Wednesday, October 19, 2016

The Chalerm Sin Theater, chopped

Never mind that it wound down its cinematic life as a double-feature theater that was, by all accounts, a deviants' paradise, demolition of the Chalerm Sin Theater marks yet another loss to Bangkok's dwindling stock of stand-alone movie theaters. While it's no surprise that this one in particular is currently getting smashed out (it wasn't much of a looker to begin with), it is a shame to see nearly the entire inventory of this structural type and the culture it embodied getting collectively tossed into the trash dump of existence.

For the past few months, a wrecking crew has been painstakingly dismantling the 60 year old cinema building. A condo is slated to rise in its place.

The Chalerm Sin Theater from 2009. Its days as a movie theater were long over, but the building was in decent shape, having just been converted into a badminton hall. 

Gap toothed signage atop the Chalerm Sin Theater, with its missing letter 

The three images below were taken this morning, October 19th, 2016.

They taketh away.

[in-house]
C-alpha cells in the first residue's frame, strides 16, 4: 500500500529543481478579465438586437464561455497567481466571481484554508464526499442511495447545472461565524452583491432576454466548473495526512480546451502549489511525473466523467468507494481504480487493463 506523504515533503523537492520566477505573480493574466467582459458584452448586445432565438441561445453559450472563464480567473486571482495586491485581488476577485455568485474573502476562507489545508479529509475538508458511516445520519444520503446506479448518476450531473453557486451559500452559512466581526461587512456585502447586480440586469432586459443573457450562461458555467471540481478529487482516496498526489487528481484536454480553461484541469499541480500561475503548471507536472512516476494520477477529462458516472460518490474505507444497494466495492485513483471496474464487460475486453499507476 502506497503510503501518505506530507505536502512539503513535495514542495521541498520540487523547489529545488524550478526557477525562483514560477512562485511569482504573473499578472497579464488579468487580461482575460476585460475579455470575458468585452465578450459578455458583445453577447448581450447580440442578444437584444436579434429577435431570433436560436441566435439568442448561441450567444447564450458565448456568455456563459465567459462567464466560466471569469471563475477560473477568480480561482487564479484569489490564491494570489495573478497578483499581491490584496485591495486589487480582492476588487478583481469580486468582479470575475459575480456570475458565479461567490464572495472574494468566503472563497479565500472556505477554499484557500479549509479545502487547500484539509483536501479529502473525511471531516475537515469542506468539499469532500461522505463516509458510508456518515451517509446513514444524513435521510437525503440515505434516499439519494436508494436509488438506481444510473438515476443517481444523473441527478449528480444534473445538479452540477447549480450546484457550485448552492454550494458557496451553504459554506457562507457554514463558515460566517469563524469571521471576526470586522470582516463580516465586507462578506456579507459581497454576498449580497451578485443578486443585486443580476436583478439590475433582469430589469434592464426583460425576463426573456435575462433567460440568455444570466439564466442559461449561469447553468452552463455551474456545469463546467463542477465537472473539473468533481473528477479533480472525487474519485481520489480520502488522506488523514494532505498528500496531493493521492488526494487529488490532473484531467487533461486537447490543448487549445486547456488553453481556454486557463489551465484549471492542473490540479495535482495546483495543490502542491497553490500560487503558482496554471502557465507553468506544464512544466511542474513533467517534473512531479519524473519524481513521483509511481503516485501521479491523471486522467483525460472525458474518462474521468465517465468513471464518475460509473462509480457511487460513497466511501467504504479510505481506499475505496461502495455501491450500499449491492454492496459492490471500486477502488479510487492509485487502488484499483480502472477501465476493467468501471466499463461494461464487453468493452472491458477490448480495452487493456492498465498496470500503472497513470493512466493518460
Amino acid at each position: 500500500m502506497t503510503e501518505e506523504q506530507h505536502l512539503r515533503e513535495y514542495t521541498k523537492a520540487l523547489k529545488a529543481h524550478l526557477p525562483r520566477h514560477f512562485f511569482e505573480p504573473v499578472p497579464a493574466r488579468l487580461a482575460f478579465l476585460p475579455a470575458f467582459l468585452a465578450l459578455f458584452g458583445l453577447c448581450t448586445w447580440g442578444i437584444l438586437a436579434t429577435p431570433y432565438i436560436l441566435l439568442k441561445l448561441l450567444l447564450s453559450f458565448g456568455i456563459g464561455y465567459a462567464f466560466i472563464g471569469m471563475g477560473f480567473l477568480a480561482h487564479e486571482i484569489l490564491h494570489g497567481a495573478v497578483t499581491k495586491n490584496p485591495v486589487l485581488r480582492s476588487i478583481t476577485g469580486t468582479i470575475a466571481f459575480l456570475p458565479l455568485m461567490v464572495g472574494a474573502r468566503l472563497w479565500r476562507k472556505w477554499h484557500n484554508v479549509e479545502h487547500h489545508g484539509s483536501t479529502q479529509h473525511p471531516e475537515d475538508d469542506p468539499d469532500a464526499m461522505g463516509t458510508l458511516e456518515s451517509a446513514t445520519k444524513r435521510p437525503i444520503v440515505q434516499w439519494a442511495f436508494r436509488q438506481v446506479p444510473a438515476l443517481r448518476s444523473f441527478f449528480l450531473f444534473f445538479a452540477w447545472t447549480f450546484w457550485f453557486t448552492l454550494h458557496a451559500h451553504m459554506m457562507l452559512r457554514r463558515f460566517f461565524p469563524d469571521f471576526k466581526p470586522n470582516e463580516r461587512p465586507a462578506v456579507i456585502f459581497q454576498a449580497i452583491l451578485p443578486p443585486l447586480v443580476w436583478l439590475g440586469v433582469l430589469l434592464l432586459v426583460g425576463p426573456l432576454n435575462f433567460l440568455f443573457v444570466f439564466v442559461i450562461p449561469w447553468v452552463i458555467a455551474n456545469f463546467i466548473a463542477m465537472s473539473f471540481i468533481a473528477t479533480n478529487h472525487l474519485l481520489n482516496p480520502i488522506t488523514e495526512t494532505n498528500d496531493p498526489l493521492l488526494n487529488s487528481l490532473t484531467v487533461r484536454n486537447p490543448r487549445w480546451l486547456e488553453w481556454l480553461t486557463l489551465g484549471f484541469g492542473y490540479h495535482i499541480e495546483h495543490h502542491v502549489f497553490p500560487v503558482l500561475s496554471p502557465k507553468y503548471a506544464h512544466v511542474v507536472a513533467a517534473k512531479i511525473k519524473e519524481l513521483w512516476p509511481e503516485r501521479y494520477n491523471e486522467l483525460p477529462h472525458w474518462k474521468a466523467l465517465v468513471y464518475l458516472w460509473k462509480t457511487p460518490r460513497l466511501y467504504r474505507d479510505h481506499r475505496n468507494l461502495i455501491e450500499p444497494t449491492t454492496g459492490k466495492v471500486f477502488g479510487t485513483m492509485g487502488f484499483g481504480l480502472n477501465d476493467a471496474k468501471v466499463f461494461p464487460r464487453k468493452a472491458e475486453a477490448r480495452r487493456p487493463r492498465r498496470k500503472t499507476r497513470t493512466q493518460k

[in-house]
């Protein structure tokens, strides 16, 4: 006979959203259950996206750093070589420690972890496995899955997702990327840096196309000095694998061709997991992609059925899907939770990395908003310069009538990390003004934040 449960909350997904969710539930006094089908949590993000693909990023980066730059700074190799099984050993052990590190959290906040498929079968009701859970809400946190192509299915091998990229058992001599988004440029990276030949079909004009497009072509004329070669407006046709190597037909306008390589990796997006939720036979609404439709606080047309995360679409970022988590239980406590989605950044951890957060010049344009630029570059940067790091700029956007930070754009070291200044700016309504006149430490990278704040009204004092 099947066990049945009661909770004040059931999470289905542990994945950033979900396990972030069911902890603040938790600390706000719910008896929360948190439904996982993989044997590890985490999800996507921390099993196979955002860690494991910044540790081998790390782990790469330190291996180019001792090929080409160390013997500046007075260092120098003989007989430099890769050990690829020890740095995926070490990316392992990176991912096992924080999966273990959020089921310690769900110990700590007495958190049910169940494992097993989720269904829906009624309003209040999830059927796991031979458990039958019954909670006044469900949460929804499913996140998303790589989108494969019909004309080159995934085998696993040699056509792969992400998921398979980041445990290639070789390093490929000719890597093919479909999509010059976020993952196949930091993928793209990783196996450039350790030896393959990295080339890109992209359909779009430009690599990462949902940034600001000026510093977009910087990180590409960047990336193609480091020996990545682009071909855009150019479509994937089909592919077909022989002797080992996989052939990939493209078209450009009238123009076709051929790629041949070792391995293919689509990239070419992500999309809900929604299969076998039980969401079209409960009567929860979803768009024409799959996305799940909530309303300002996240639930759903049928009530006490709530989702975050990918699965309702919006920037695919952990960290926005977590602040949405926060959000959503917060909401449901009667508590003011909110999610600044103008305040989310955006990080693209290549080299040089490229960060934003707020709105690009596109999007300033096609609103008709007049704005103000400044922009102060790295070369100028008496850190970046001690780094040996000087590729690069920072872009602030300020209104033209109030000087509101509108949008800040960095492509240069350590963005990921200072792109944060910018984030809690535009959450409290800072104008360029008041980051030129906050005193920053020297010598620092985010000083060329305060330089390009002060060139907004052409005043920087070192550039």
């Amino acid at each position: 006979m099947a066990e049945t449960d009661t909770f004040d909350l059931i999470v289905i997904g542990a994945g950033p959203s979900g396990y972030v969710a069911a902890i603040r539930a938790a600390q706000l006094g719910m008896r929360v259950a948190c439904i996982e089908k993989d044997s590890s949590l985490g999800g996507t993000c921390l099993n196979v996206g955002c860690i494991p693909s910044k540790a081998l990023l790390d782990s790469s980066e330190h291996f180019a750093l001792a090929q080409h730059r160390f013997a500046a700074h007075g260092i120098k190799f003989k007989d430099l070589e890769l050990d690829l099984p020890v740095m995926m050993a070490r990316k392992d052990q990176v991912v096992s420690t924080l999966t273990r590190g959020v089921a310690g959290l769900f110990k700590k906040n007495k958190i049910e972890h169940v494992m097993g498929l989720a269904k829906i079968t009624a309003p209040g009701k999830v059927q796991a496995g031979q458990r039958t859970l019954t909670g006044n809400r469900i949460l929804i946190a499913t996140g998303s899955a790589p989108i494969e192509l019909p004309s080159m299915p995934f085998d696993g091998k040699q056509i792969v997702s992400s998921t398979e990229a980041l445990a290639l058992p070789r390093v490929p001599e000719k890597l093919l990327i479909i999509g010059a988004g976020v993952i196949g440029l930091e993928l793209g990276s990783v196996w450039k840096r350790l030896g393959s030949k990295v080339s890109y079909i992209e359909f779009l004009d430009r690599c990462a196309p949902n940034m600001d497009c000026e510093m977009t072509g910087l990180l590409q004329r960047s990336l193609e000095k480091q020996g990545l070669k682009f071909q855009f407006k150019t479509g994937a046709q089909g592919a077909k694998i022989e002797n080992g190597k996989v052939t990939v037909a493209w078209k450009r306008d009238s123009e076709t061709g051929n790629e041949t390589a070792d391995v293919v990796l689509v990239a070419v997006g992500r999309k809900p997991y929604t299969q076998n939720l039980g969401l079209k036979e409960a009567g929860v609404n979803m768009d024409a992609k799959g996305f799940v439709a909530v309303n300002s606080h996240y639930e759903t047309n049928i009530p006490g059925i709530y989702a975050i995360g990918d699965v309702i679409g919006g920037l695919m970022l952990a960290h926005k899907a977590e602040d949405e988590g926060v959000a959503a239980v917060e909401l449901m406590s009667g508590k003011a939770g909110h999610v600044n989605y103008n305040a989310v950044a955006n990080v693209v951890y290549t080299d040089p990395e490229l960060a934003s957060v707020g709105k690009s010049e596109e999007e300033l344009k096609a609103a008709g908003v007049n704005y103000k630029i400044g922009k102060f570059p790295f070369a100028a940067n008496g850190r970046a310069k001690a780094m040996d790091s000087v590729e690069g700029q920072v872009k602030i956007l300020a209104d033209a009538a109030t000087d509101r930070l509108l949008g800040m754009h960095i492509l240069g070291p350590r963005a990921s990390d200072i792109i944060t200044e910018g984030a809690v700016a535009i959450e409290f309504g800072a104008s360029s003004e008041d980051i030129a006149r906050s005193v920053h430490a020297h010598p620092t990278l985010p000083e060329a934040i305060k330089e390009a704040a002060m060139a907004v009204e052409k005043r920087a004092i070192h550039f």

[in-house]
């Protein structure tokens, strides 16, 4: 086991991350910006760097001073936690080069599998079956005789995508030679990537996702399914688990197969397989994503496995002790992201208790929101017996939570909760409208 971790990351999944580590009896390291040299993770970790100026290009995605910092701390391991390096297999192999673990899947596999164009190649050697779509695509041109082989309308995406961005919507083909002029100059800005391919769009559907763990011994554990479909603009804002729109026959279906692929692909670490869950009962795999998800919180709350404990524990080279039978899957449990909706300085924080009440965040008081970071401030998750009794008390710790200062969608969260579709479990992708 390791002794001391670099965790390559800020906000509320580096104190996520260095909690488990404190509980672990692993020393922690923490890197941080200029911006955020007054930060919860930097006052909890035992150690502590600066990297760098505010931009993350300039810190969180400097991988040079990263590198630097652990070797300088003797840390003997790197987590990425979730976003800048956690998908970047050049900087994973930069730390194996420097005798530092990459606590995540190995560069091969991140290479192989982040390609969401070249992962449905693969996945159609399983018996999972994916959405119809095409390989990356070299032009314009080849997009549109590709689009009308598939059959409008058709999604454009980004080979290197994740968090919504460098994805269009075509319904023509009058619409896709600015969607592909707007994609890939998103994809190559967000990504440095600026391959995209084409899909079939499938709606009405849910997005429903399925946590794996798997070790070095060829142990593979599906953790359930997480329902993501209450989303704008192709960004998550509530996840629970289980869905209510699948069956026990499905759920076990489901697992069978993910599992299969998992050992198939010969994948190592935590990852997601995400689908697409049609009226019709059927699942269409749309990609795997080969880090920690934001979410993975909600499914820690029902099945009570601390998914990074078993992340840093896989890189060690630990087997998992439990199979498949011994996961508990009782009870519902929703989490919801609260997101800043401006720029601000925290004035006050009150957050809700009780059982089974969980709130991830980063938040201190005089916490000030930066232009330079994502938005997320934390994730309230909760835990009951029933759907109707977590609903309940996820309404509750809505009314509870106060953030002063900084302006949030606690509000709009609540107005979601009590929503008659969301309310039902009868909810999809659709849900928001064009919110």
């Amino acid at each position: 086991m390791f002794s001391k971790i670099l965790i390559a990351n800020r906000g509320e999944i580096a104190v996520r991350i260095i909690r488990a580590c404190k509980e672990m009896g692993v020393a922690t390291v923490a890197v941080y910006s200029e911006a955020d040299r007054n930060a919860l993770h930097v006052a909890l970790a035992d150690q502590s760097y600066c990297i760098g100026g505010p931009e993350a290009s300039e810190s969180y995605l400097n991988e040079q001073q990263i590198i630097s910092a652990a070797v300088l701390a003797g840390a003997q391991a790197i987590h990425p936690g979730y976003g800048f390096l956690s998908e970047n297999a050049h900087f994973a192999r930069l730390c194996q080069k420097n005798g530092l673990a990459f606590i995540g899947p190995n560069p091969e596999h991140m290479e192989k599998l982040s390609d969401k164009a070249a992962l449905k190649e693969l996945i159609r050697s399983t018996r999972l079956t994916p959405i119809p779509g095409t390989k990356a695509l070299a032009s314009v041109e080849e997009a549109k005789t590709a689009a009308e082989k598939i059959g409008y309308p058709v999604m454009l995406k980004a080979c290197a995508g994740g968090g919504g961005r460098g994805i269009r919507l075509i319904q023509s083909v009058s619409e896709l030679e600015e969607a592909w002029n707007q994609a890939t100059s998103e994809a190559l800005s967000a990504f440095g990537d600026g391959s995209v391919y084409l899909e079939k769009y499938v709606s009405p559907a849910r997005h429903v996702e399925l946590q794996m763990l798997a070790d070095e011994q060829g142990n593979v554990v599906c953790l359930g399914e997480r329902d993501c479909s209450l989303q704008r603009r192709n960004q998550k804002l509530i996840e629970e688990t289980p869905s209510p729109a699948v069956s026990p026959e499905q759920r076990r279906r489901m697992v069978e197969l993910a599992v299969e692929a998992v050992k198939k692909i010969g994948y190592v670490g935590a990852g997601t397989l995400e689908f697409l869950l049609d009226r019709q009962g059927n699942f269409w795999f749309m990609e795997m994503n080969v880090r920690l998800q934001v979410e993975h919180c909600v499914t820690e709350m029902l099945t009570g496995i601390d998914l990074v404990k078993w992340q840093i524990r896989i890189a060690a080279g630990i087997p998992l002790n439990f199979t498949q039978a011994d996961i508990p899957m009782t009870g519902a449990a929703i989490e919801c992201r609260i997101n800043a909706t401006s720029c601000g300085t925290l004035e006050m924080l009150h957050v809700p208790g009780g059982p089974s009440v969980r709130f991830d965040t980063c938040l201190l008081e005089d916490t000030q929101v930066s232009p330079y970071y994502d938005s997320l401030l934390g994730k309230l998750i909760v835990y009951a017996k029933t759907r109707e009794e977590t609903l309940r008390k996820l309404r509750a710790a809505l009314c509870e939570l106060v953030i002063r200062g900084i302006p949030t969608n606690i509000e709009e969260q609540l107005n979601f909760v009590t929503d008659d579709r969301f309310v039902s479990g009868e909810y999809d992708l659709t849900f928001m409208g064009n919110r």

Looking from where the screen would be, with the balcony in the distance.

Demolition man surveys his work. Decades ago, this same guy was a regular at The Chalerm Sin for movies.

Again, it's neither surprising nor much of a loss to Bangkok that The Chalerm Sin is being wrecked. While it certainly holds dear memories for the many who experienced it over the years, it was not a particularly important structure - cinema or otherwise - in the grand scheme of things. Its loss should, however, serve as a reminder that there are only a few of this type of building left in the city, most of which have great architectural and/or cultural worth. 

It's time for Bangkokians to start thinking very deeply about what kind of city they want Bangkok to be.   

Saturday, October 15, 2016

The Sein Aung Win Cinema - Kyaukme, Shan State, Myanmar